Fri Dec 23rd, 2016
The Southern Ute Drum
Categories: Top Stories
Tags: Beth Santistevan, Brian Frost, Byron Frost, Ian Thompson, Jimmy Newton Jr, Pino Nuche, Robert Ortiz, SunUte, SunUte Community Center, Tribal Council, Tyson Thompson
In 2001, the SunUte Community Center opened its doors to Southern Ute Indian tribal members and the La Plata County community. The new recreation space was superior to anything Ignacio had ever seen.
On Friday, Dec. 16 the staff and community gathered in the gymnasium to celebrate the community center’s 15-year anniversary. Through the years the community center has been a welcoming place to the whole community. Whether, it was someone looking for a place to better his or her health, or a community group looking for a location to host an event. SunUte has provided the space in the community to make things happen. The center has been the host of powwows, graduations, numerous birthday parties, and even collegiate basketball games.
At the ceremony, SunUte recognized tribal elder Byron Frost for his work helping get the community center built.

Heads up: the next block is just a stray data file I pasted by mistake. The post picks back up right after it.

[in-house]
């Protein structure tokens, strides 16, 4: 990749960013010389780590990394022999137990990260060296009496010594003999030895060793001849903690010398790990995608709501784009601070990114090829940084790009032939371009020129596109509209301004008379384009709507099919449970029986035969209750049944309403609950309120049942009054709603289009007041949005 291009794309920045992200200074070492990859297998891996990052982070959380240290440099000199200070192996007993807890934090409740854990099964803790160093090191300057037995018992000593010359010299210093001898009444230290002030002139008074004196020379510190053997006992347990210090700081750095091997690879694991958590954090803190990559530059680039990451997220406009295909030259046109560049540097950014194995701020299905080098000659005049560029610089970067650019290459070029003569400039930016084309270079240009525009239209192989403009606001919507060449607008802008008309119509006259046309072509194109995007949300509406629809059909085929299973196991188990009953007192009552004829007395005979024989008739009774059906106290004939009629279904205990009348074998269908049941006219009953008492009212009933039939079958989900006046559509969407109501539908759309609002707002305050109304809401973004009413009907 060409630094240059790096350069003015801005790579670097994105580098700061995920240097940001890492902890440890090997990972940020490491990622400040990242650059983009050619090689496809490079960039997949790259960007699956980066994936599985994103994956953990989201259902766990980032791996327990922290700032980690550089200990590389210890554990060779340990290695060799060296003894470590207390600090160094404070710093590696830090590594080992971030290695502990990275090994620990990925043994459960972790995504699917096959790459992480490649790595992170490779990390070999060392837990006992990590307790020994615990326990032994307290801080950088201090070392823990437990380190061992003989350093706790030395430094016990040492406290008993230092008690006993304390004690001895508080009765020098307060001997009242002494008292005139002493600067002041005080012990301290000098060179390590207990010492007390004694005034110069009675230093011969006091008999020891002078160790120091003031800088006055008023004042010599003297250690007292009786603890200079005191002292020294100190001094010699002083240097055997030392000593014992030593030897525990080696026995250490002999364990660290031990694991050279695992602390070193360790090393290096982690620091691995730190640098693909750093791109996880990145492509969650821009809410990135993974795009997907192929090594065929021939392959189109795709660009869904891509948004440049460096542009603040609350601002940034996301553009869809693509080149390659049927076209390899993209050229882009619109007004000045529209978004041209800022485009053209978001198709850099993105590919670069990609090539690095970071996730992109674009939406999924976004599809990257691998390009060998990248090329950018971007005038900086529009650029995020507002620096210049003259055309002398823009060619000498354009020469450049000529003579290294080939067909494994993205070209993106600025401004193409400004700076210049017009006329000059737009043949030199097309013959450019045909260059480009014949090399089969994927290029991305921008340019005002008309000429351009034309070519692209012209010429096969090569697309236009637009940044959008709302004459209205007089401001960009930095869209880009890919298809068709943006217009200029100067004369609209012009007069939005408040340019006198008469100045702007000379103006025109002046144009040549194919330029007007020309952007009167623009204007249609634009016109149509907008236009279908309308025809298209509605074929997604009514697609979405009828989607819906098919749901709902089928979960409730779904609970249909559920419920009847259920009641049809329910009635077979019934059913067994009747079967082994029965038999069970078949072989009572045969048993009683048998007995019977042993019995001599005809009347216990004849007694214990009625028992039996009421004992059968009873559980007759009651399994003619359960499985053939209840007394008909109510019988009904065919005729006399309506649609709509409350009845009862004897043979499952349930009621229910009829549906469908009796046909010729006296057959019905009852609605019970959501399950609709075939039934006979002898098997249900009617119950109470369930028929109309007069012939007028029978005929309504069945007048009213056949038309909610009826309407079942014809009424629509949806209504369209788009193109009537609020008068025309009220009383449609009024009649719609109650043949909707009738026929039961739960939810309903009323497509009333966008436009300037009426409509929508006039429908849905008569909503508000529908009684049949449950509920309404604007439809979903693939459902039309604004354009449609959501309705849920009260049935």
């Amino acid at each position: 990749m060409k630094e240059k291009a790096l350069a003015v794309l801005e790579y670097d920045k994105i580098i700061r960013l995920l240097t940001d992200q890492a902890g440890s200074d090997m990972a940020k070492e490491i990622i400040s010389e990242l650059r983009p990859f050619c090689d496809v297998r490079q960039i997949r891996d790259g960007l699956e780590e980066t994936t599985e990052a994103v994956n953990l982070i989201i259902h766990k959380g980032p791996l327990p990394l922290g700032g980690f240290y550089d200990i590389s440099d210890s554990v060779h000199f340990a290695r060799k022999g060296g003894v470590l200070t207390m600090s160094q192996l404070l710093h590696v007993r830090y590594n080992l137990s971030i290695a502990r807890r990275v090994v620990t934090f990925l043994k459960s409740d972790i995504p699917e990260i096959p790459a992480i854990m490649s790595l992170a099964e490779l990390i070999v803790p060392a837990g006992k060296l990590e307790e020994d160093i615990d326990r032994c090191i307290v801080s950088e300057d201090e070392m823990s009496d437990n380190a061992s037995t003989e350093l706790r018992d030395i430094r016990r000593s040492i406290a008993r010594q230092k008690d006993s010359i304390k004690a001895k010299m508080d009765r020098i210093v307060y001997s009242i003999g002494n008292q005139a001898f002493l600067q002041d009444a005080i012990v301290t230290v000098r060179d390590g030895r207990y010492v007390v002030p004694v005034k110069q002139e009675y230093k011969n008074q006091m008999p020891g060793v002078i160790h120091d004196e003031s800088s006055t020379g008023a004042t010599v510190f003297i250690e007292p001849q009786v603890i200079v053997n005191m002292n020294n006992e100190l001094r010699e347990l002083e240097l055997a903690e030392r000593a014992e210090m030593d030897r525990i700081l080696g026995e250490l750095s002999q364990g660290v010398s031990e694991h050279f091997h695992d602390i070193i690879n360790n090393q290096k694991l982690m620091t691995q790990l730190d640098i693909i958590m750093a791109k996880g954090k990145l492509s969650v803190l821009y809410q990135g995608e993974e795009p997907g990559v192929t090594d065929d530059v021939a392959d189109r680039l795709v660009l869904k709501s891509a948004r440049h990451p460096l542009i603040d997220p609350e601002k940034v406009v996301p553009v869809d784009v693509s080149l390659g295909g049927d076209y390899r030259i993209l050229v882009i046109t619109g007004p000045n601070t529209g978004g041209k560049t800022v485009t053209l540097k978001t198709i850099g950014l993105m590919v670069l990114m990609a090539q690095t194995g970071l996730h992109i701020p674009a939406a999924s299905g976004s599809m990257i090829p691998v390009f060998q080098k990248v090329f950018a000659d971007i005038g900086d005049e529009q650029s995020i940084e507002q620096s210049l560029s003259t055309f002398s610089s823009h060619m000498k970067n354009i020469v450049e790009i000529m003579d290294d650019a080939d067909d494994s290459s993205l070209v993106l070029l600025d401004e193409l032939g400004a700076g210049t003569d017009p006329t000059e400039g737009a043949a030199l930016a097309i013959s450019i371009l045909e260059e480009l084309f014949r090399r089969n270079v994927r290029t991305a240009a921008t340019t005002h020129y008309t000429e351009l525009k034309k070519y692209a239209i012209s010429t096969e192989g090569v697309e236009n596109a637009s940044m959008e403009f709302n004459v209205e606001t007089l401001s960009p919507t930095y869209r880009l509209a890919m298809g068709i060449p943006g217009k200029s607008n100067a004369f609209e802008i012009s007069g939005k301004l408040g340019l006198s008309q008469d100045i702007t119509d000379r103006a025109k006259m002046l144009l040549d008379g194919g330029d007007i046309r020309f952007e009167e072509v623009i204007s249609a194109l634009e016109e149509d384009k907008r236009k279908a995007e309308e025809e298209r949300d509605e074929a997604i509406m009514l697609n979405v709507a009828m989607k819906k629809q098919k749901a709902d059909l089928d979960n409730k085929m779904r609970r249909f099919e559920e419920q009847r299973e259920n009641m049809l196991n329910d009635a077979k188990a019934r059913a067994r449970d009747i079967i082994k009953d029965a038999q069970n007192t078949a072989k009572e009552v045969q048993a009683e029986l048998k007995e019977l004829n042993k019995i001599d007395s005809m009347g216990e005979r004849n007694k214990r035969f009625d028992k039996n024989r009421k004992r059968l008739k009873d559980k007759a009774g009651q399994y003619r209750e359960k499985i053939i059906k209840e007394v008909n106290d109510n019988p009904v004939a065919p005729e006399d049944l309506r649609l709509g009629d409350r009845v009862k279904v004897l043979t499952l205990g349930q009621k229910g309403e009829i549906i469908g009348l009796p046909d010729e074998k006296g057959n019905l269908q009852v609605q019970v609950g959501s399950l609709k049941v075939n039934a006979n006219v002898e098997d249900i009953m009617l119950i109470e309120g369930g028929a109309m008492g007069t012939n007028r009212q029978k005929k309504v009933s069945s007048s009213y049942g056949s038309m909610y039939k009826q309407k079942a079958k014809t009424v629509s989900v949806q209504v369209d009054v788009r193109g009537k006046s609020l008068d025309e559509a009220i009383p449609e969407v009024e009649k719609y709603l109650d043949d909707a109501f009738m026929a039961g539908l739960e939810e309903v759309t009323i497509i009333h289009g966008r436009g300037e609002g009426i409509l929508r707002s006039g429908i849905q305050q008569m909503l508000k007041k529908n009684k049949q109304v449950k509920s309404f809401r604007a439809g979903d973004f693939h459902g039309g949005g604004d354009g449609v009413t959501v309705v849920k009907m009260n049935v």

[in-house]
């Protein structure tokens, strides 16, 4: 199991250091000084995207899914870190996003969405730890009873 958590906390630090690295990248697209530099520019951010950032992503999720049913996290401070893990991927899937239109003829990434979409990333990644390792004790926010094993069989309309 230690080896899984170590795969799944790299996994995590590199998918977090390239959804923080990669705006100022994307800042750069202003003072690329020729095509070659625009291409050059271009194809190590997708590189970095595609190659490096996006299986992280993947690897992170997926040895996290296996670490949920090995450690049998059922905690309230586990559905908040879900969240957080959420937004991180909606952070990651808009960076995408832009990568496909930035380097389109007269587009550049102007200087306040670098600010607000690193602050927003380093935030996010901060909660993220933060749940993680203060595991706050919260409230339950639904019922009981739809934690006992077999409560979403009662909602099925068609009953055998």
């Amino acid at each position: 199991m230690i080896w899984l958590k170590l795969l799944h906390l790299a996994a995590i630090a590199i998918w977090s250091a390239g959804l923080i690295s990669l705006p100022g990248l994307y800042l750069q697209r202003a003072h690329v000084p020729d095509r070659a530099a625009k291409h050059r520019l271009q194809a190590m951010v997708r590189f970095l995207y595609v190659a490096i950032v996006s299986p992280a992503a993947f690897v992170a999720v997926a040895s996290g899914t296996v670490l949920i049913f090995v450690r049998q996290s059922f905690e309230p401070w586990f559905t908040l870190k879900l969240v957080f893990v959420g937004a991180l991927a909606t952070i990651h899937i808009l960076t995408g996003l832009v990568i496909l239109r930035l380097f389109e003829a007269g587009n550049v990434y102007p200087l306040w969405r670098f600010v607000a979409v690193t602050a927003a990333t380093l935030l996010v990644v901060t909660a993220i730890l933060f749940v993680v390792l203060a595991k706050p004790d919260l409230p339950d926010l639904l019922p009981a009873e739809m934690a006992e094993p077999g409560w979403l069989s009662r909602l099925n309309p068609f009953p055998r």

“I’m thankful for this place … a place for [the community] to enjoy themselves and to get the body well,” Frost said. “It’s a healing place.”
Frost said the process of getting the center built started back in 1990 after the old Pino Nuche building was closed down. Frost, his son Brian and Marge Borst started a petition to take to Tribal Council showing the support of the membership for a new recreation center. He and his son traveled the state looking at other facilities to gather ideas on what would make the best center. Finally after years of advocating for the new facility the center was built.
“It was a long, long wait,” he said.
Tribal member Ian Thompson, director apprentice of the community center thanked the past and present staff that has been committed to the center and the community.
“This building saved me,” Thompson said. “I love this place it turned me around.”
Thompson then turned to the logo for the anniversary. The logo designed for the 15-year anniversary was derived from original artwork of the late chairman Jimmy Newton Jr.
Thompson said he had trouble finding a design that he liked so he turned to Drum Composition Tech, Robert Ortiz who ended up coming up the final design – something Thompson was proud of and very thankful for, he said.
Throughout the week of Dec. 12-16 SunUte celebrated with the community and its members with fun competitions between members and the staff. The center also gave away prizes including two free memberships for a year.
Thompson ended the ceremony letting everyone know that there will be some minor changes coming to SunUte within the next year. He said one visible change would be a bigger display of Ute culture in the facility.